Insecticide resistance in sandflies: eliminating kala-azar by 2020

A paper published today in Infectious Diseases of Poverty reviews the existing data on susceptibility of sandflies to insecticides in Bangladesh, India and Nepal and emphasizes the need for determining the susceptility to new insecticides for better preparedness towards goal of elimination of kala-azar.

Vector control using indoor residual spray by insecticide is well-evidenced option for control of vector borne diseases.  Phlebotomus argentipes, sandflies, the vector of visceral leishmaniasis (commonly known as kala-azar), were so sensitive to DDT insecticide that insecticidal spray for malaria vector’s control resulted in reduction of kala-azar as a collateral benefit in India.  Nobody was aware that this sandfly had developed resistance to dichlorodiphenyltrichloroethane (DDT) until the report in 1990 from India.

Since the launch of elimination of kala-azar in India, Bangladesh and Nepal by WHO in 2005, it is prudent to sharpen the tools of intervention for control of sandflies.

Most of the research activities for control of sandflies have piggy-backed malaria control.  However, technically in view of long life cycle and slow progression of kala-azar disease, it is easier to control kala-azar than malaria. Therefore, the decision of selecting an insecticide for spray should be evidence based.

Completely thatched houses or those with mud plastering of only up to 2 feet high are not suitable for spray.

Gentle handling of sandflies during collection from the field and transferring to WHO recommended plastic tubes is very important, otherwise sandflies transferred with force would be injured and it may result in exaggerated results of susceptibility.

Knowledge of the susceptibility of sandflies to insecticide is one thing and getting the desired result of their control in field conditions is another thing.  The surfaces of mud plastered or thatched households where insecticide is sprayed for control of sandflies or even mosquitoes, is not taken into account.

The residual efficacy of sprayed insecticide depends on the housing material of walls where insecticide is sprayed. I have seen in high kala-azar endemic areas of the Vaishali district in Bihar that completely thatched houses or those with mud plastering up to 2 feet high are not suitable for spray.  Furthermore, the second round of spray coincides with rainy season therefore the walls of poorly maintained mud houses remain too wet and thus this thwarts the residual efficacy of insecticides.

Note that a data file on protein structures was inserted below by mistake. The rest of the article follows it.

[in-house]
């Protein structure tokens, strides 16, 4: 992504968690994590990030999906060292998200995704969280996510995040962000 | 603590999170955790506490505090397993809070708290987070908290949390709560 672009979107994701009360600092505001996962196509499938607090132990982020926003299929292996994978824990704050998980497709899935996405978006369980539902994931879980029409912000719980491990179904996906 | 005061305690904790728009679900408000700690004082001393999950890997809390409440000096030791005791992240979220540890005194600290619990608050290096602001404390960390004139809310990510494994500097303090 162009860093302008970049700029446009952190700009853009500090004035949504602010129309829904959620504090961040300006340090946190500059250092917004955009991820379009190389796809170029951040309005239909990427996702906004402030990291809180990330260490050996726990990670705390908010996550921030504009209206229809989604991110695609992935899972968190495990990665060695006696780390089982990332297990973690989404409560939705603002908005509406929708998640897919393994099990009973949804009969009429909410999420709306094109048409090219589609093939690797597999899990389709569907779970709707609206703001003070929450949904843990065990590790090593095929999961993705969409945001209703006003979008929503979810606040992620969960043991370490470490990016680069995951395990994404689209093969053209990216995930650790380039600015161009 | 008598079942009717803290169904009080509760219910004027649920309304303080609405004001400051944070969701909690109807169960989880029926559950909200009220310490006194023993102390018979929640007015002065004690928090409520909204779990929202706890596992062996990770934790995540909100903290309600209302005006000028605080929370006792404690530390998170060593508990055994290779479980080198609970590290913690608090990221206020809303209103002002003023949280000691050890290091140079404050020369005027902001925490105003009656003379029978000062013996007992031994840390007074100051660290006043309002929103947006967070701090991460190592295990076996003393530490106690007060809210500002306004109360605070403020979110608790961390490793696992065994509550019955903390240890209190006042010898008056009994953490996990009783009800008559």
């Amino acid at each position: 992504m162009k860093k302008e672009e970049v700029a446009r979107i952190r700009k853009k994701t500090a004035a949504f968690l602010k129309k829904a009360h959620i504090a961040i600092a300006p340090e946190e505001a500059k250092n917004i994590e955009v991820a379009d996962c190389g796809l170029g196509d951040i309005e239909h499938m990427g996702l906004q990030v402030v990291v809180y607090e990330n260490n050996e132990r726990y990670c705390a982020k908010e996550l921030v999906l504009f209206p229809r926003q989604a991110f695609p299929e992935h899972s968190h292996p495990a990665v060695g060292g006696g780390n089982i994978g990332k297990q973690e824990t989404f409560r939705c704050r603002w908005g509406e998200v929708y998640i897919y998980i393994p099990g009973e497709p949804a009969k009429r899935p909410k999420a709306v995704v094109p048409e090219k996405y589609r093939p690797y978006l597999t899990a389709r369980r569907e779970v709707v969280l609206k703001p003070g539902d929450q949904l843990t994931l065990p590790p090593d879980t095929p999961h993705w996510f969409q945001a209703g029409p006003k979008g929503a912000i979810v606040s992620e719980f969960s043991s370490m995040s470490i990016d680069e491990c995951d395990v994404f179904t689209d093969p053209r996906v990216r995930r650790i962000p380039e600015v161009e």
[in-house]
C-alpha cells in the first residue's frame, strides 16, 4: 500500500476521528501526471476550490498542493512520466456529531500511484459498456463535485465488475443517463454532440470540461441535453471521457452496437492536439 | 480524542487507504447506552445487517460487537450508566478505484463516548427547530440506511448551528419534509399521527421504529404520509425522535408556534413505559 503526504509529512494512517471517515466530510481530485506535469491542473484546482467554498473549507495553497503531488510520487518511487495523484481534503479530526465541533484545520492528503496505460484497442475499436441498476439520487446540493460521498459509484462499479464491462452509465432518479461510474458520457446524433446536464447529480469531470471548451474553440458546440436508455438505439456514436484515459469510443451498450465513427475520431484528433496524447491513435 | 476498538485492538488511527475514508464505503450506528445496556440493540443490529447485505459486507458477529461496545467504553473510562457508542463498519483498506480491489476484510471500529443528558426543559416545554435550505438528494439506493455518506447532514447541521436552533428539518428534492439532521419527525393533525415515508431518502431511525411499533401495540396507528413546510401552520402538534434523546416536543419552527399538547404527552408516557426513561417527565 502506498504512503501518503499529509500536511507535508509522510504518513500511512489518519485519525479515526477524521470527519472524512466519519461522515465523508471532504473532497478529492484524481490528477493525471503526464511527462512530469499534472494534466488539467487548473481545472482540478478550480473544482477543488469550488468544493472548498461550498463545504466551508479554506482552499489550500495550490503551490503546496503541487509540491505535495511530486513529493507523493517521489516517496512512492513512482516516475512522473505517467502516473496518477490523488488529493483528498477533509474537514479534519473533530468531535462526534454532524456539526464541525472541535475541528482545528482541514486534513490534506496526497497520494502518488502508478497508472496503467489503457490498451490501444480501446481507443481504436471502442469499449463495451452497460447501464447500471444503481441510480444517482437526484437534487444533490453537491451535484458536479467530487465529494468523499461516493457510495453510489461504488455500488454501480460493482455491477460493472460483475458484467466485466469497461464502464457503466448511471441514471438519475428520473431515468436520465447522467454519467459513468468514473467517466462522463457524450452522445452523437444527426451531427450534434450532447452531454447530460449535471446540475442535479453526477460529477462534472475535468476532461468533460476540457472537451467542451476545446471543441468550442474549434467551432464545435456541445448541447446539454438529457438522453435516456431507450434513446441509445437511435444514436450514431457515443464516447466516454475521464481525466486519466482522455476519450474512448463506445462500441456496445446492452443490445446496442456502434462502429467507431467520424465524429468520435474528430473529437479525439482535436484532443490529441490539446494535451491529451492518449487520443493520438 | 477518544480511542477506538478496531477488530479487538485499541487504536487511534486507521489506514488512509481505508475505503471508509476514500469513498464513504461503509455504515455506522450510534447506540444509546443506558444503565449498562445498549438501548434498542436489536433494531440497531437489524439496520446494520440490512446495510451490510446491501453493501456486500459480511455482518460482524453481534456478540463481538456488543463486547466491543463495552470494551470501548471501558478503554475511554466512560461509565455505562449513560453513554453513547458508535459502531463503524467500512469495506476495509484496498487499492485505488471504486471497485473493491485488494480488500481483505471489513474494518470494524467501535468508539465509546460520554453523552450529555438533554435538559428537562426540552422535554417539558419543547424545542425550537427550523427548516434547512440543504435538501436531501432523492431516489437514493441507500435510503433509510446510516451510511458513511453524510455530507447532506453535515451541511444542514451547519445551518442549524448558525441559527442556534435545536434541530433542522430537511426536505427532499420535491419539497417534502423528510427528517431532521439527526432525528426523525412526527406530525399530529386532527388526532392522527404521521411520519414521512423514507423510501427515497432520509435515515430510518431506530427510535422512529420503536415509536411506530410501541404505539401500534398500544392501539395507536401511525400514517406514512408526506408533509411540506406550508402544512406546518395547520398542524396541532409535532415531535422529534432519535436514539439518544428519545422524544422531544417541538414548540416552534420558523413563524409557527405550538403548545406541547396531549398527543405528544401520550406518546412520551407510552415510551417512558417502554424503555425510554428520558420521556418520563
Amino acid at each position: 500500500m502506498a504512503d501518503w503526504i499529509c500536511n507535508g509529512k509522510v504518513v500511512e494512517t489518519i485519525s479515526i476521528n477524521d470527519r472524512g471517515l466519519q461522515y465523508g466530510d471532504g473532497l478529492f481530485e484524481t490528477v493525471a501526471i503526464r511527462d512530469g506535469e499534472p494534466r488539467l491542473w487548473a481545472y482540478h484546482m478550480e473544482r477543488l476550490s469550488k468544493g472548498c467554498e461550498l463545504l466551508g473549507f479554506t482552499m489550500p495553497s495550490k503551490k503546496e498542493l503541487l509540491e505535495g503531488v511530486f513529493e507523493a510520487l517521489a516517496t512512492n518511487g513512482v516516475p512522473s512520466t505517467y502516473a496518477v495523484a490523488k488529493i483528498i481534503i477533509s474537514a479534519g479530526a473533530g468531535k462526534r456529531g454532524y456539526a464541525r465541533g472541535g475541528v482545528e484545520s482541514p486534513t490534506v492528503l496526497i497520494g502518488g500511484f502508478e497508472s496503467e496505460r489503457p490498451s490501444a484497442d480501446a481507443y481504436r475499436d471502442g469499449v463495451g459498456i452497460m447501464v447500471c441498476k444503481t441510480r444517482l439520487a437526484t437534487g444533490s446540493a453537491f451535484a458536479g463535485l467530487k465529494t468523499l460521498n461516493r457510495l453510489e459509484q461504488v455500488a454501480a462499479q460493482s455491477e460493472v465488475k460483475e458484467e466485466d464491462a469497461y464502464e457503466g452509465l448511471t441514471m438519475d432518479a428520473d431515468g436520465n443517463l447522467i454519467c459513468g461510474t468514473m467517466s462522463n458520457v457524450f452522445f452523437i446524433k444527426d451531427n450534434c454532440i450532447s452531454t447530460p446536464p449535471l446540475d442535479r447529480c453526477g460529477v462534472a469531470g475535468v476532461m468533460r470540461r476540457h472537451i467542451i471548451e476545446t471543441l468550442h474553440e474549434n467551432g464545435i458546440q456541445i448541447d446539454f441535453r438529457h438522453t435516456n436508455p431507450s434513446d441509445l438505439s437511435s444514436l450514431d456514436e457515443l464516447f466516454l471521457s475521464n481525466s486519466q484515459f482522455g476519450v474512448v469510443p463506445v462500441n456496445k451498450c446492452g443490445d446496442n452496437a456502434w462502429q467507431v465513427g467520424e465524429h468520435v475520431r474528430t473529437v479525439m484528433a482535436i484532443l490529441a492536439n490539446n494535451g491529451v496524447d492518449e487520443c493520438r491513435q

Timing of spray schedule also matters in effectiveness of IRS. If due to logistic reasons, the second round of spray is delayed, inhabitants mud plaster their houses with mud or white wash after just 15 days of spray.

Structure of houses in a Kala-azar endemic area in India.

In order to achieve the goal of elimination of kala-azar, knowledge of susceptibility status of sandfly species to the insecticide being used for spray is essential. More studies are warranted from Bangladesh in this regard and the bordering areas of India, Bangladesh and Nepal should share their vector control programme strategies for negating the impact of insecticide resistance in sandlfy vectors.

In order to achieve the effectiveness of spray, operational research on impact of housing material on residual efficacy of insecticide, best operational time of spray and educating the community about purpose of spray should be considered for getting optimum results for the elimination of kala-azar by 2020.




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